Time travel paradoxes are nearly as old as science fiction writing, and many a story revolves around the dilemma of going back in time to alter something without also altering the path to the invention of time travel. You go back in time and prevent your marriage, but the child you and your wife produced in that marriage grew up to invent the time machine you used to go back to stop your marriage. So without the marriage, your kid never invented the time machine, and you never went back to stop your marriage … See? Many a Virginia man may wish, after he is married, that he had a prenup drawn up. Can it happen?

What Are Prenuptial Agreements?

Prenuptial agreements, or prenups, are not exclusive to high-fallutin’ celebrities and millionaires. Anyone with personal property they wish to protect from the fickle winds of marriage can sign a prenup. You may have inherited family real estate, like a horse farm or a vegetable patch or a termite-riddled mountain cabin. Your spouse may own a fleet of Bugatti Chiron sports cars, or a fleet of toy submarines she wants to keep out of your grubby mitts. Whatever, as they say, floats your boat (or, uh, sinks your submarine).

A prenup clearly identifies each party’s responsibilities in the marriage. It can include tangible concepts, like this is mine and that is yours, but it can also include some intangible ideas, like frequency of marital relations or limits on weight gain.

So long as whatever is being agreed to is not illegal, it can be in the prenup.

Virginia’s Version: The Premarital Agreement

In Virginia, couples can sign a prenuptial agreement before marriage, to protect assets and clarify ownership. The Code of Virginia does not use the term “prenuptial agreement,” opting instead for premarital agreement, but the intent of Title 20, Chapter 8, the Premarital Agreement Act, is clear. If you are at all confused, the Act spells it out:

“‘Premarital agreement’ means an agreement between prospective spouses made in contemplation of marriage and to be effective upon marriage.”

A prenuptial or premarital agreement only goes into effect once you and your spouse marry.

The wording of the law would seem to rule out agreements entered into during your marriage, but it does not. The clever Virginia legislators tacked on § 20-155, Marital agreements, to allow married couples to come to formal agreements:

“Married persons may enter into agreements with each other for the purpose of settling the rights and obligations of either or both of them, to the same extent, with the same effect, and subject to the same conditions, as provided in §§ 20-147 through 20-154 for agreements between prospective spouses, except that such marital agreements shall become effective immediately upon their execution.”

Aha! This is the ol’ “postnuptial agreement disguised as a prenuptial agreement” bit. So, to answer the nagging question, “Can I get a prenup after marriage?” the answer is, sure, but we will call it a postnup. Same conditions, stipulations, and legal force as a prenup; it just starts immediately.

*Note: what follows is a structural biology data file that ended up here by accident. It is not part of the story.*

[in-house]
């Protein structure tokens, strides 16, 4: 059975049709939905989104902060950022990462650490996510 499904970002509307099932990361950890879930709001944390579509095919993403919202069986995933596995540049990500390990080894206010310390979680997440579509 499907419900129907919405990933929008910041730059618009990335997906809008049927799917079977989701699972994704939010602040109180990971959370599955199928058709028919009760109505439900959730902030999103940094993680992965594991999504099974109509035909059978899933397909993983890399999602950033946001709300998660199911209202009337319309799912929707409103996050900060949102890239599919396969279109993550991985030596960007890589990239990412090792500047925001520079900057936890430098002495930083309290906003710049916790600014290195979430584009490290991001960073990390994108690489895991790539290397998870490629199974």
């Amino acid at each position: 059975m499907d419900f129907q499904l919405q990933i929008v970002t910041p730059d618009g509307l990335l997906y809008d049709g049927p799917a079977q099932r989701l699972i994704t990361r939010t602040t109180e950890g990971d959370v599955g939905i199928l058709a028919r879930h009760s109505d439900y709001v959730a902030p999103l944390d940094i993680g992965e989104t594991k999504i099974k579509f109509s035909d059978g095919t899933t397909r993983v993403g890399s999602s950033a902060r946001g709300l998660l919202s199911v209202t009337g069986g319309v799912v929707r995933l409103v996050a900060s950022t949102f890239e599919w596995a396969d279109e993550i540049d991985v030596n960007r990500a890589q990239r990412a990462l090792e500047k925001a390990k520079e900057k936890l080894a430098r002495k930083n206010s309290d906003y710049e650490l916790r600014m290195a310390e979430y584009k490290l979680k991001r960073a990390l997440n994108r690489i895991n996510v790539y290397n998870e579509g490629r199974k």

Will She Sign a Postnup?

Unless your spouse is seriously lacking in common sense, she is not going to agree to a one-sided marital agreement. You want to keep your growing collection of Eastside beer cans and you expect her not to ask for her equitable share of their value if your marriage dissolves. Since some Eastside cans are worth around $50, your collection is a nice investment. If you added 250 cans to your collection while you two were married, she has every right to half the value of those 250 cans, or some $6,250.

For her to agree to sign away rights to your beer can collection, you need to offer something to her, like agreeing not to go after her Barbie Dolls. Sure, Midnight Tuxedo Barbie may be worth nearly $1,000, but are you really going to cling to your beer cans while expecting her to give you two of the dolls?

The postnup needs to be equitable. We may have sounded a little silly about beer cans and dolls, but what if one of you develops a brilliant invention, writes a best-selling novel, or paints a picture worth millions? You can both protect yourselves from endless legal squabbles and pain by signing a postnup.

Three other benefits of postnuptial agreements:

  1. Increased marital harmony
  2. Peace of Mind
  3. An “escape clause,” should the marriage flounder

You both may find yourselves happier and more secure in your marriage after signing a postnup. You cannot know your options until you explore them with an experienced Virginia family law attorney. Your attorney can discuss your desires and dreams, then draft a postnuptial agreement you are both happy to sign.

Call the Postnuptial Attorneys for Men

Whether you are from the past or future, or simply need to get out from under your current situation, call The Firm For Men at 757-383-9184. You can also contact us online to find out more about prenups, postnups, and property settlement agreements. We are here to help Virginia’s men, strengthen their rights, and protect their property.